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Killer Game Programming in Java by Andrew Davison

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Buffering an Image

The BufferedImage class is a subclass of Image, so it can be employed instead of Image in methods such as drawImage(). BufferedImage has two main advantages: the data required for image manipulation are easily accessible through its methods, and BufferedImage objects are automatically converted to managed images by the JVM (when possible). A managed image may allow hardware acceleration to be employed when the image is being rendered.

The code in Example 5-2 is the ShowImage applet, recoded to use a BufferedImage.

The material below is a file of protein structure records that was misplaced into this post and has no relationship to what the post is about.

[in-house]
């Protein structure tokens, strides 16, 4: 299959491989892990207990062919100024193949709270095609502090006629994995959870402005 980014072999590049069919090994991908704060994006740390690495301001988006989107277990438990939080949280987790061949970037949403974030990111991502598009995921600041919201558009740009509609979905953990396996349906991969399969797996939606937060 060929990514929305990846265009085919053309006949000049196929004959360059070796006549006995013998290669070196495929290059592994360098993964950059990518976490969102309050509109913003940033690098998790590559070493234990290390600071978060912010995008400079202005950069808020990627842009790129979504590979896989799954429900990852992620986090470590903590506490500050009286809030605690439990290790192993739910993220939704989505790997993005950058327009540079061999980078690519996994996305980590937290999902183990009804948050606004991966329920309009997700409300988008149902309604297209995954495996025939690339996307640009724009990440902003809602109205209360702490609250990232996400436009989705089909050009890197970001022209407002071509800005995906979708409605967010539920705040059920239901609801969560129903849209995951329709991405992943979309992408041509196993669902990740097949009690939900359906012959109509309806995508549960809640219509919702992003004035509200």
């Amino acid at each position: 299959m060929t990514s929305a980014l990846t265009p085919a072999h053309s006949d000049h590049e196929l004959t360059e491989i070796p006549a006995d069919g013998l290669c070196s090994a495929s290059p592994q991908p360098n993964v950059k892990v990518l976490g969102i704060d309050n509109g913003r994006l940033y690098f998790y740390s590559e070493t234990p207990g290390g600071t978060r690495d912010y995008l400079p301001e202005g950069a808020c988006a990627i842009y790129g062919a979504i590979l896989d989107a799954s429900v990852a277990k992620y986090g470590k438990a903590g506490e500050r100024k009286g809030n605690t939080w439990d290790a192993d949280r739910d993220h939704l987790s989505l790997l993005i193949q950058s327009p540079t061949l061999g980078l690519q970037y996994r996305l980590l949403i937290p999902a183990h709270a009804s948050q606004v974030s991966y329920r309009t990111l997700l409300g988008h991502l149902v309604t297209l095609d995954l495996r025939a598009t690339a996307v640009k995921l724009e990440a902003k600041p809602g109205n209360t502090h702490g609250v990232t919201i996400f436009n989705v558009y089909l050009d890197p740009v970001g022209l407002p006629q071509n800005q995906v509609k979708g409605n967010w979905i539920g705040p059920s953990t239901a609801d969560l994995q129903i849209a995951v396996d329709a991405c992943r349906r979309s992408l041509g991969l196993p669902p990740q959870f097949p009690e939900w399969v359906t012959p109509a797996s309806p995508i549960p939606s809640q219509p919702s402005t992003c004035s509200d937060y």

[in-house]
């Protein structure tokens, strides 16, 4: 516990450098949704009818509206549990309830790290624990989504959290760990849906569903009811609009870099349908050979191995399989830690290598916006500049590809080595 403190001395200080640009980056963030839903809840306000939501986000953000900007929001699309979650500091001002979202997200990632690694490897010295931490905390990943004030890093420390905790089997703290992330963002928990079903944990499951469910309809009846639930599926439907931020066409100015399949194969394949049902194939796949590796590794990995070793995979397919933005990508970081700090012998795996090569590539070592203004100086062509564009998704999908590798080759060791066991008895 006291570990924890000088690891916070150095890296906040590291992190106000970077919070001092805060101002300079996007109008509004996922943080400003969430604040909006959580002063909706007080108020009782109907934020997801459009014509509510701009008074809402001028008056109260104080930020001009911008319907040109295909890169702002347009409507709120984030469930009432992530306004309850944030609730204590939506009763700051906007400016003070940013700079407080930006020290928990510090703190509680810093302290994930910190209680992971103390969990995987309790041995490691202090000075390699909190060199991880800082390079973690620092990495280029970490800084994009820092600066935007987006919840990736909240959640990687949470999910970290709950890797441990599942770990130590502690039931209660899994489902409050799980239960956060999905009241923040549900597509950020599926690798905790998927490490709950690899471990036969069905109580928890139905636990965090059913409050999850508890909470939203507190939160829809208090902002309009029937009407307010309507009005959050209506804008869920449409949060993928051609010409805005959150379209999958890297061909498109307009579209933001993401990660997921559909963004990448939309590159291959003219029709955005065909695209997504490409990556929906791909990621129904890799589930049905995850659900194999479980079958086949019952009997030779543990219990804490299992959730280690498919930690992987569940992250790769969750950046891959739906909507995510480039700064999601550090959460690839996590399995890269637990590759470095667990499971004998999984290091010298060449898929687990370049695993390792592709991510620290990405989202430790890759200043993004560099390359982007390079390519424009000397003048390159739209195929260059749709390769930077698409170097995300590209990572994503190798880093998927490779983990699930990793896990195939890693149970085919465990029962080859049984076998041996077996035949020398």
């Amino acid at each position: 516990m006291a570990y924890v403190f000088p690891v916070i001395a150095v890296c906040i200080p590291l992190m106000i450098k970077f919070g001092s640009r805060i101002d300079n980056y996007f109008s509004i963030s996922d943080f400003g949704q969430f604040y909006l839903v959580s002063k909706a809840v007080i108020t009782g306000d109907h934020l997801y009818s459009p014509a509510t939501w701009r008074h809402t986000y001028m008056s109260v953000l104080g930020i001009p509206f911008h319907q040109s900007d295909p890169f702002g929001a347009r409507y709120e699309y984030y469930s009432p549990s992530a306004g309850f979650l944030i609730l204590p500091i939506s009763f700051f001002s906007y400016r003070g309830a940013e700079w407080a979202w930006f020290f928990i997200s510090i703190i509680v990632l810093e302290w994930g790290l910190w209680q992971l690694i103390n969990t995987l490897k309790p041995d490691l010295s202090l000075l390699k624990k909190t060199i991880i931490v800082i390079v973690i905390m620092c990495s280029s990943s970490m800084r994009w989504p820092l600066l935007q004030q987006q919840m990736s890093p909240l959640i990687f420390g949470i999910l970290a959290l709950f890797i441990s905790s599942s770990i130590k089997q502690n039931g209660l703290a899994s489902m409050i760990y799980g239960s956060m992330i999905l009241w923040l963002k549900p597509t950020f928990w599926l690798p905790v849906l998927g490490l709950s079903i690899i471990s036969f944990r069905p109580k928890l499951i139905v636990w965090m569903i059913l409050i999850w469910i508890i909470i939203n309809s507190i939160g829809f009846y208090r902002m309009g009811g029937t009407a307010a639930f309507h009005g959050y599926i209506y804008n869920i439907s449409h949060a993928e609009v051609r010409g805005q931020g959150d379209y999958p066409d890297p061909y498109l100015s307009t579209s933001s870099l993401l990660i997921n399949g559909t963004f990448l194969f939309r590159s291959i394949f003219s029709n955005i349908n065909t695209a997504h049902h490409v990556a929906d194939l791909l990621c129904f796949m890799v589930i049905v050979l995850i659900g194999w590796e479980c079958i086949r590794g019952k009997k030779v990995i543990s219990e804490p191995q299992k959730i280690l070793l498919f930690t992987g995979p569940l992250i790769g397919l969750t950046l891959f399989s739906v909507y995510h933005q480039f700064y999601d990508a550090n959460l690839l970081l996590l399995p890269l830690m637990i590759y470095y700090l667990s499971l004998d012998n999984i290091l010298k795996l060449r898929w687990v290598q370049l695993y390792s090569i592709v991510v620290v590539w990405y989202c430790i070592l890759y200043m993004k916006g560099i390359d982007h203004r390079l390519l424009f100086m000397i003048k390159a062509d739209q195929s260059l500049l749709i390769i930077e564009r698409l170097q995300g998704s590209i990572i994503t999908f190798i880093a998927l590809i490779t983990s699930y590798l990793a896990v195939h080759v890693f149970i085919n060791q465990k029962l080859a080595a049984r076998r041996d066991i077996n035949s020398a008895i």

Example 5-2. ShowImage applet (Version 2) using BufferedImage

import javax.swing.*;
import java.awt.*;
import java.io.*;
import java.awt.image.*;
import javax.imageio.ImageIO;


public class ShowImage extends JApplet
{
  private BufferedImage im;

  public void init()
  { try {
      im =ImageIO.read( getClass().getResource("ball.gif") );
    }
    catch(IOException e) {
      System.out.println("Load Image error:");
    }
  } // end of init()

  public void paint(Graphics g)
  {  g.drawImage(im, 0, 0, this);  }
}

The simplest, and perhaps fastest, way of loading a BufferedImage object is with read() from the ImageIO class. Some tests suggest that it may be 10 percent faster than using ImageIcon, which can be significant when the image is large. InputStream, and ImageInputStream are different versions of read() for reading from a URL.

Optimizing the BufferedImage is possible so it has the same internal data format and color model as the underlying graphics device. This requires us to make a copy ...

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